Ask your departmental contact if they have any written policies about student teachers (regarding grading, hours worked per week, etc) and if so, to provide you with a copy of those policies. Please bring these and, if you are willing, your Letter of Appointment, to class with you. Ask your peers whether they have experienced any difficulties negotiating between the demands of professors, their rights as GSIs, and their other obligations.


Maggie Downey

Jackie Zaneri

4.  Sept 15 - No Class

There will be no class this week, but please use the time you gain to arrange a visit to a session led by one of your i375 classmates who is teaching this semester.

5.  Sept 22: Critical Thinking and Teaching Philosophy
Students must be encouraged to ask questions and challenge the assumptions—both their own and their teachers'. In this session, we will discuss the challenge of getting students to think “critically” and not be passive consumers of what they are taught in the classroom. We will discuss the difference between critique, critical thinking, and criticism.  As part of this discussion, you will be asked to begin to outline your teaching philosophy.


Mattuck, A. 2009. Questions: Theirs and Yours, pp. 10-15 in The Torch or the Firehose. []

Meek, A. 1991. On Thinking about Teaching: A Conversation with Eleanor Duckworth. Educational Leadership, 48(6), 30-34. [bcourses]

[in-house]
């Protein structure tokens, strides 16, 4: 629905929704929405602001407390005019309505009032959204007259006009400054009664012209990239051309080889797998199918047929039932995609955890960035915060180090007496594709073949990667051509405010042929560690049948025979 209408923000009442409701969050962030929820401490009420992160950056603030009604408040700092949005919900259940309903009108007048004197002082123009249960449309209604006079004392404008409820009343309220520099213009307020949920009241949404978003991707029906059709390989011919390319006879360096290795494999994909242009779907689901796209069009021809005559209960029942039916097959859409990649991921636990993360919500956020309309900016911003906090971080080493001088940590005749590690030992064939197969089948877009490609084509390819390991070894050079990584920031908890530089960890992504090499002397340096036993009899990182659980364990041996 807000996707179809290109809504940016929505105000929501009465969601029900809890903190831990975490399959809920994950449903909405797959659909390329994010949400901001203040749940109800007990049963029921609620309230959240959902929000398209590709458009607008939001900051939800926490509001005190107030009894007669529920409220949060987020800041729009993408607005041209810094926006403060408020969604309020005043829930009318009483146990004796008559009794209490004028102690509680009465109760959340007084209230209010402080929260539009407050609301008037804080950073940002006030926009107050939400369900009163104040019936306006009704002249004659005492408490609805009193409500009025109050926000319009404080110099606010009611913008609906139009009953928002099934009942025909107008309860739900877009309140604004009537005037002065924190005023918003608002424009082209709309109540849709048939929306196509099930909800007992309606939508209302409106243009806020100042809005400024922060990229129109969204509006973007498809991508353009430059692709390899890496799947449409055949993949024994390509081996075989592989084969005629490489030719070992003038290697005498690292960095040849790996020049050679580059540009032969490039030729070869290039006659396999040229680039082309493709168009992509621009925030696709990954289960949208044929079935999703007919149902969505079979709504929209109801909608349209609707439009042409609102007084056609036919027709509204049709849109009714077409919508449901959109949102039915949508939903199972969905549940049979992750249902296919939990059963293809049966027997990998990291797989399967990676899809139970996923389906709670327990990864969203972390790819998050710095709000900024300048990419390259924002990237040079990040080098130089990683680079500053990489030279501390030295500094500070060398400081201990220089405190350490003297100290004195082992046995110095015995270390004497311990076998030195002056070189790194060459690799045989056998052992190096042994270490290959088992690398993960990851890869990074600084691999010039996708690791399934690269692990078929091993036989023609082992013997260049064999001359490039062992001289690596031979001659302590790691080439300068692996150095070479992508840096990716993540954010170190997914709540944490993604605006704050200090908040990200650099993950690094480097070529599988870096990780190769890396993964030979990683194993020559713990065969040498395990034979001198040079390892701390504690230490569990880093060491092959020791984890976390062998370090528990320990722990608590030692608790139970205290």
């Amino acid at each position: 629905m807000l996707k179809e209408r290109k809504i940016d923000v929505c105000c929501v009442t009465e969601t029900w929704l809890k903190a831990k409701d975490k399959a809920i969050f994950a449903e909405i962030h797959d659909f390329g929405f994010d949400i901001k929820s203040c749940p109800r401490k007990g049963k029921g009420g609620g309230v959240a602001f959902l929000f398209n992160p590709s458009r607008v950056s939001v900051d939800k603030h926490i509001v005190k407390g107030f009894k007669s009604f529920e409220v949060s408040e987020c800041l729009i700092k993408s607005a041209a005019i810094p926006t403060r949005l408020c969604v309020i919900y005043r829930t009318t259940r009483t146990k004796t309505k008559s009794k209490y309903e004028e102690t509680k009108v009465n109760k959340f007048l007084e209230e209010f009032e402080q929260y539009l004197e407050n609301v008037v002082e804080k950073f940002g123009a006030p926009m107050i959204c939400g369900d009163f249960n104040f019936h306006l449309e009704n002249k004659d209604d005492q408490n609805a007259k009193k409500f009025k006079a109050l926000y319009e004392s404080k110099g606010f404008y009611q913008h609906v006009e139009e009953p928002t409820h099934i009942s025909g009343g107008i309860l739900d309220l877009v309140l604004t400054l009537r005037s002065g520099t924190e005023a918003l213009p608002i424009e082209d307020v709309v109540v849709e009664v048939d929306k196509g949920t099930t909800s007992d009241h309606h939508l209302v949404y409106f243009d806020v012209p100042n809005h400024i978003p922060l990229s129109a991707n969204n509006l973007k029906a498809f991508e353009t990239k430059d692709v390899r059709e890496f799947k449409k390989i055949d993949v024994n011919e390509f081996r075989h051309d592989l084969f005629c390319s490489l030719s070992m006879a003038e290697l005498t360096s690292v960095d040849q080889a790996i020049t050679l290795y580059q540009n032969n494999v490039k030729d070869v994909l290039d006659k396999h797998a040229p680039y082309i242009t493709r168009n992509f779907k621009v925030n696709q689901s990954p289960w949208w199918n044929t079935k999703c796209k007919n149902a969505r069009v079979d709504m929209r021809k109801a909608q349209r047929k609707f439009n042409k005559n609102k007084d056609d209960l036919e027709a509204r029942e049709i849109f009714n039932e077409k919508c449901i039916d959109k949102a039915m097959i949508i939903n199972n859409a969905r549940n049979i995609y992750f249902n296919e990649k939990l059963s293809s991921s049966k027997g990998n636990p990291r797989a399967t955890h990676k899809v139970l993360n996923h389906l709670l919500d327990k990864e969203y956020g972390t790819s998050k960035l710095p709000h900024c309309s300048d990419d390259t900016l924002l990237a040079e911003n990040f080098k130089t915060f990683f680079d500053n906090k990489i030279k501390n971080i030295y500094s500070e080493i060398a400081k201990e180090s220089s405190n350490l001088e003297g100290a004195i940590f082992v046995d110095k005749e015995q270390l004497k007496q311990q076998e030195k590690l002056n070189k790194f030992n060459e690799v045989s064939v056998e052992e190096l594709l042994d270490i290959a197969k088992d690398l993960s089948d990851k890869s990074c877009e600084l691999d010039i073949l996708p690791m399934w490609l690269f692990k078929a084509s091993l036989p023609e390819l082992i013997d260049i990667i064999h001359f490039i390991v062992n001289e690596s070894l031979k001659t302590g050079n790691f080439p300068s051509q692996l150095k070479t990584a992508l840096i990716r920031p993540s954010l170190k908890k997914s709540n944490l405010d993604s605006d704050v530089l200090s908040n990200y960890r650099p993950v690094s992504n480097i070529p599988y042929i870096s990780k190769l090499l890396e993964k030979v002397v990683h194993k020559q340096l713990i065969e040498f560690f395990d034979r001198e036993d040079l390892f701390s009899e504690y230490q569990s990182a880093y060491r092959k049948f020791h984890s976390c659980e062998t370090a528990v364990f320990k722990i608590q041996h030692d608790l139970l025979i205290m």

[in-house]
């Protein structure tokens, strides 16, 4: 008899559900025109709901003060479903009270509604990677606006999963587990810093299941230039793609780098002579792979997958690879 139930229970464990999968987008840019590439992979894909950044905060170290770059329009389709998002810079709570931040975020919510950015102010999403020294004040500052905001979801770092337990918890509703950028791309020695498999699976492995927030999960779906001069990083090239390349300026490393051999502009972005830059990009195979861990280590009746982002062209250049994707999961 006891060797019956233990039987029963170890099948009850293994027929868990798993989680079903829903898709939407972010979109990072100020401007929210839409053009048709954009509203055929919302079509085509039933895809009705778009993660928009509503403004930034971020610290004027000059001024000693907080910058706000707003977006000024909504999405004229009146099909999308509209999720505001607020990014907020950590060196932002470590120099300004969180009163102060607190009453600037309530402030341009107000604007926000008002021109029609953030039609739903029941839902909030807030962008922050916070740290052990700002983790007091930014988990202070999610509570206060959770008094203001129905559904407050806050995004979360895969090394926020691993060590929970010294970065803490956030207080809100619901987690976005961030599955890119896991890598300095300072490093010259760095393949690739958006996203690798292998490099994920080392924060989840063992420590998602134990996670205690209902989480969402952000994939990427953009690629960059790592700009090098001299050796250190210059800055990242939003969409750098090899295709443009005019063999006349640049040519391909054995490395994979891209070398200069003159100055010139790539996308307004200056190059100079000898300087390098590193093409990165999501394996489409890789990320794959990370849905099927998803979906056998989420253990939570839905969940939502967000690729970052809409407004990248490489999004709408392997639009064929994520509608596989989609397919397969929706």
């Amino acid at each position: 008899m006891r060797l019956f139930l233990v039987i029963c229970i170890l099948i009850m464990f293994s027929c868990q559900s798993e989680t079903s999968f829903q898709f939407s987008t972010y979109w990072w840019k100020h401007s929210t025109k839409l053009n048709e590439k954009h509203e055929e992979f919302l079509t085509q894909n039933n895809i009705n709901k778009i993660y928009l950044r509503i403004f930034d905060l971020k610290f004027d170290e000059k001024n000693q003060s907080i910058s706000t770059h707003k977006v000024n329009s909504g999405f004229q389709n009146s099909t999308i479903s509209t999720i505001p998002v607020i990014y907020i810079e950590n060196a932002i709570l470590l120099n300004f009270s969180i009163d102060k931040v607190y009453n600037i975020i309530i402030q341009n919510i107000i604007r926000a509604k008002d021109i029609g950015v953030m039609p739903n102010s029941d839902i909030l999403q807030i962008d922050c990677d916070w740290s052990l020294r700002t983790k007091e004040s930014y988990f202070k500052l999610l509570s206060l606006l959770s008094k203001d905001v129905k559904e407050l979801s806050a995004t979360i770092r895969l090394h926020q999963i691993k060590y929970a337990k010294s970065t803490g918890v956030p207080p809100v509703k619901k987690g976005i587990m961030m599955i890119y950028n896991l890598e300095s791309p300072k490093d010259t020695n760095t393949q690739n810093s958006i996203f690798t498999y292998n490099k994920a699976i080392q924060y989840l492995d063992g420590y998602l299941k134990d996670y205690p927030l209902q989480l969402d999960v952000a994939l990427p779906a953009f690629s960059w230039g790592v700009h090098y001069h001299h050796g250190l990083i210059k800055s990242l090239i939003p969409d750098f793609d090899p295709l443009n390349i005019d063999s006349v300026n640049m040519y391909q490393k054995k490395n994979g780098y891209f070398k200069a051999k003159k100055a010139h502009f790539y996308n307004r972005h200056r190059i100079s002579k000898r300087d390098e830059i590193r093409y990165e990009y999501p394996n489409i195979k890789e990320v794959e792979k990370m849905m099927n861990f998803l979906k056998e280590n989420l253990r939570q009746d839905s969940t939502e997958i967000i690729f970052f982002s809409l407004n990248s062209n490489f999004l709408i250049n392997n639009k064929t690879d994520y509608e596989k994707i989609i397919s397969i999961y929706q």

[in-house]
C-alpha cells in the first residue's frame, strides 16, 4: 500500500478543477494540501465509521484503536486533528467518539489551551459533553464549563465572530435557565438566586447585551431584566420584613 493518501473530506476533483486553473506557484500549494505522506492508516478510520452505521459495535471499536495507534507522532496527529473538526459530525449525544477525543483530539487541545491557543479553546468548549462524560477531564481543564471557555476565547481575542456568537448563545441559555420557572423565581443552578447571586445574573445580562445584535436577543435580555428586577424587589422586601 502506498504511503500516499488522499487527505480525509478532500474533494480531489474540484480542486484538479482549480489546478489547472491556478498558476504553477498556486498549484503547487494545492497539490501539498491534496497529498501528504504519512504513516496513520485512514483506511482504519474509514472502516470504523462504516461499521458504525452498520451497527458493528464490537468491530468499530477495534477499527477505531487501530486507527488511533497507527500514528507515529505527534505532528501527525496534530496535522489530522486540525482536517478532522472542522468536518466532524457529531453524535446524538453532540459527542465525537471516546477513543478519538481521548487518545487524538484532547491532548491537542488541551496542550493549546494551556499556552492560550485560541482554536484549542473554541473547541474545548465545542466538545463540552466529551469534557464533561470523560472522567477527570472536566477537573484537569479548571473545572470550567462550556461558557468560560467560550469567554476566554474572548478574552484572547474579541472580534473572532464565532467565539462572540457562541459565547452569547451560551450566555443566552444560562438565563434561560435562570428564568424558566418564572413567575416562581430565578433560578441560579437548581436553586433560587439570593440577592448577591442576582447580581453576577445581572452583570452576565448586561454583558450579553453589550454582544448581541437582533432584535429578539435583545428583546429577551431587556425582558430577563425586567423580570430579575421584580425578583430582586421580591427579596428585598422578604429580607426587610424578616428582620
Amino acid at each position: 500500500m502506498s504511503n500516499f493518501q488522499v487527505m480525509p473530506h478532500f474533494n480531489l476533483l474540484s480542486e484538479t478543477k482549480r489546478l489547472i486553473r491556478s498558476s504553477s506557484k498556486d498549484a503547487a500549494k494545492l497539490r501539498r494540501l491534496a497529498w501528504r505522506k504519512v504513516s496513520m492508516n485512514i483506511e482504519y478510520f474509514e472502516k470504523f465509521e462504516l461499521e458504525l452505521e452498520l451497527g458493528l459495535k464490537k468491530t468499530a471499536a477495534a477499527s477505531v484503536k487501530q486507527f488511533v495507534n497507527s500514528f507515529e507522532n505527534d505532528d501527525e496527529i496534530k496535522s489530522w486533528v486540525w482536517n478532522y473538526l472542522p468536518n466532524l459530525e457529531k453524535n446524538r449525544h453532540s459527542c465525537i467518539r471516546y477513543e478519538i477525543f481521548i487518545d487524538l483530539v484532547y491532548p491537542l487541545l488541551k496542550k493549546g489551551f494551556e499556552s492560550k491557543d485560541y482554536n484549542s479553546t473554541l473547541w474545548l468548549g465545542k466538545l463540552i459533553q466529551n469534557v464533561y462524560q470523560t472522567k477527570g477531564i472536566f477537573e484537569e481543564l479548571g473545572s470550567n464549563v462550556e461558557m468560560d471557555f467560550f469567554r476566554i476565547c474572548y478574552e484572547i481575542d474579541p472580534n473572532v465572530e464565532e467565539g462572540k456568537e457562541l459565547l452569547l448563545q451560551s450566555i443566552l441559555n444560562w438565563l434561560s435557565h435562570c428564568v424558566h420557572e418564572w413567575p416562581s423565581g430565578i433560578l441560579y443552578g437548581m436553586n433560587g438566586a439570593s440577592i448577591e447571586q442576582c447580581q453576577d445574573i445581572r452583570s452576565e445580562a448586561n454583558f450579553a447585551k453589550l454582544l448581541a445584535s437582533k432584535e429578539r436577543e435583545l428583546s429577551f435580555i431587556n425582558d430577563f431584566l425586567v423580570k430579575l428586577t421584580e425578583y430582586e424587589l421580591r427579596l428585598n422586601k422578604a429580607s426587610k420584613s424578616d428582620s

Bean, J. C. 2011. pp. 1-5 of Using Writing to Promote Thinking: A Busy Professor's Guide to the Whole Book, ch 1 in Engaging Ideas: The Professor''s Guide to Integrating Writing, Critical Thinking, and Active Learning in the Classroom. New York: John Wiley & Sons. [bCourses]


Background Reading

Goodyear, Gail E.  & Douglas Allchin.  1998.  Statements of Teaching Philosophy.  To Improve the Academy 17: 103-122 []

Kelzky, Karen.  The Dreaded Teaching Statement: Eight Pitfalls [The Professor Is In Blog]

Montell, Gabriella.  2003.  How to Write a Statement of Teaching Philosophy.  Chronicle of Higher Education.  March 27. []

Brighouse, Harry.  2016.  Why Have Classroom Discussions Anyway?  [Crooked Timber Blog]

Take a critical but constructive approach to these readings. Consider the extent to which they correspond to your own experience (as a student), to your practices as an instructor, and to the theories discussed in week 3. Do they share a common view of learning and are the individual (or collective) views coherent? How would you present them critically but constructively to students?